Structural Adjustment: A General Overview, 1980–9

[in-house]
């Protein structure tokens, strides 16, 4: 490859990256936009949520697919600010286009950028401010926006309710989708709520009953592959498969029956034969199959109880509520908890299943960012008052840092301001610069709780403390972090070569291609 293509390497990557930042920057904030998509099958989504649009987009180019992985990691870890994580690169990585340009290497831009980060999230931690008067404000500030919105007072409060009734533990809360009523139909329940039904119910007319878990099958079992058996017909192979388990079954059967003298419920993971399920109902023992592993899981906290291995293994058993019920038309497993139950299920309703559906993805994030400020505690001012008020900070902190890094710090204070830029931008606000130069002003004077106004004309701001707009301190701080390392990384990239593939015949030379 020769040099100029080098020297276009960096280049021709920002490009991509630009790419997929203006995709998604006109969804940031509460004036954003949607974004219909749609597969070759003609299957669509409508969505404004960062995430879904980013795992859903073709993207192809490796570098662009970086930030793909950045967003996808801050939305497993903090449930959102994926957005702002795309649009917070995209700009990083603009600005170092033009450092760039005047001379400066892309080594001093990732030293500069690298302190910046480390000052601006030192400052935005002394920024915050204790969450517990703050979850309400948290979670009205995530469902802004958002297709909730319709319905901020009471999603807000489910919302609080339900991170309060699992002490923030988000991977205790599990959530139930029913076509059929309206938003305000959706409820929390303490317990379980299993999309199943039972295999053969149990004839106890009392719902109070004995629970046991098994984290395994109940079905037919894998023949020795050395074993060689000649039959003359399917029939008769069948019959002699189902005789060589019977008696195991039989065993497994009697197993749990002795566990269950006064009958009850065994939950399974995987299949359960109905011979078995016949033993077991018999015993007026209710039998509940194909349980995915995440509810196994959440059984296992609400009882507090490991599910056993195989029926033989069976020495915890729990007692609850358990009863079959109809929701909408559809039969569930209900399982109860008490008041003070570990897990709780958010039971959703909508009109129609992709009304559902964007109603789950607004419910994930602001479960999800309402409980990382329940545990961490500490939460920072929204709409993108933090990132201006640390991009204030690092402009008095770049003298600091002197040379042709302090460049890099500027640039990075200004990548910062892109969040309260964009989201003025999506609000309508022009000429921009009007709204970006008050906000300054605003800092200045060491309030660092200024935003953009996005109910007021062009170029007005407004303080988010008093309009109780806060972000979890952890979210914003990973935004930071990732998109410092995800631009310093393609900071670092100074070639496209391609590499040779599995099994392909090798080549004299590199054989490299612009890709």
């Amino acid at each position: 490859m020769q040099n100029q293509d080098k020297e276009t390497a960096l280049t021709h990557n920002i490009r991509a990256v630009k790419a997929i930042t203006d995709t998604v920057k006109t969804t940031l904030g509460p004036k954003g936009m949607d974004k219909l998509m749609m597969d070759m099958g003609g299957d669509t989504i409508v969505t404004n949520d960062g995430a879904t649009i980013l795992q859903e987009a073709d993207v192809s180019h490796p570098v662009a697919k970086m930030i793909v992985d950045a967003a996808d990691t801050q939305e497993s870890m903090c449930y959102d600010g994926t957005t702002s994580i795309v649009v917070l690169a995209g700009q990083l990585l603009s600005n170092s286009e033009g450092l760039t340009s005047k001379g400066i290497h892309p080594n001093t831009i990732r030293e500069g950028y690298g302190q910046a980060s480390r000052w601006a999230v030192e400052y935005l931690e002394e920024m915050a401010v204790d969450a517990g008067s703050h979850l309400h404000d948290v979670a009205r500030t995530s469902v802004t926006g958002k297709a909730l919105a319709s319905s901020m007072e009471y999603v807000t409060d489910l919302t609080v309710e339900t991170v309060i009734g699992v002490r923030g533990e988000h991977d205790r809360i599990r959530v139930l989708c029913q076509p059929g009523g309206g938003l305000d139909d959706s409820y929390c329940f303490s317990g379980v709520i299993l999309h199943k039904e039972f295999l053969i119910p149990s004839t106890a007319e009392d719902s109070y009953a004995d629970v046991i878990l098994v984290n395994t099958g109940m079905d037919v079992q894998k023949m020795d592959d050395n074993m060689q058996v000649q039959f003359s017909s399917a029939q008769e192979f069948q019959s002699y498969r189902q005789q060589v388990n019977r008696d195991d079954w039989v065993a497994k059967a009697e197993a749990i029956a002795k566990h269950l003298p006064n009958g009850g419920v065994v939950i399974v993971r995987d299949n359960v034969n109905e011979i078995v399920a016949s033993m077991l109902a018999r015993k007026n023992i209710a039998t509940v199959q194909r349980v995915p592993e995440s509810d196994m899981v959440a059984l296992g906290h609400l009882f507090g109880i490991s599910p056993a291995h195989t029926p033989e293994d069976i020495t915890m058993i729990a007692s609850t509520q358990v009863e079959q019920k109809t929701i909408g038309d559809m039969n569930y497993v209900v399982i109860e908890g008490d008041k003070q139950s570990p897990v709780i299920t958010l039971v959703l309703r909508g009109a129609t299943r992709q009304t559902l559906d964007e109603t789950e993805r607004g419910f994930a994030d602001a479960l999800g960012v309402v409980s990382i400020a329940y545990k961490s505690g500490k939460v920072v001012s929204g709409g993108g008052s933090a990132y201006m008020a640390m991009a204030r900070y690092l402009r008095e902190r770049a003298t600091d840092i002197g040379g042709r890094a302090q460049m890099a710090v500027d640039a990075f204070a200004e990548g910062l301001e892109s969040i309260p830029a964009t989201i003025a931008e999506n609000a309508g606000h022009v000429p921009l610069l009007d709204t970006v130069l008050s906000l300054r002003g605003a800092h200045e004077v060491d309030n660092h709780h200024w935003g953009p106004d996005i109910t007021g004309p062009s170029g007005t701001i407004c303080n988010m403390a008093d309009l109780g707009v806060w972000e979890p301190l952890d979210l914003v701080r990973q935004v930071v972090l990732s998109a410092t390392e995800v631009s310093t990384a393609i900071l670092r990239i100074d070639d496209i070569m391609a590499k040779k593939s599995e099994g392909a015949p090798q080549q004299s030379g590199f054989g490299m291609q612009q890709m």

Structural adjustment, for the purposes of this essay, is that part of development policy which is devoted to achieving a boost to the supply side of an economy by the removal of market imperfections; it is therefore to be contrasted with stabilisation, which seeks to control the demand side, and also with long-term supply-side policies such as research and sectoral investment policy. In the 1980s the phrase was used by many as a synonym for appropriate development policy and treated, like motherhood, as a good and necessary thing in itself; but even among those using our own strict definitions, there remain multiple differences between those who, like the Latin American structuralists of the 1980s, favour the removal of imperfections through state intervention (for example, in land and credit markets) and those who, like the World Bank of the 1980s, favour their removal by state withdrawal. And within the latter group, disputes persist concerning which markets should be liberalised and in what order, which are further clouded by enormous inter-country differences in what is politically feasible. Figure 11.1 provides a map of the various pathways into which development policy, and the debate about it, ramifies.
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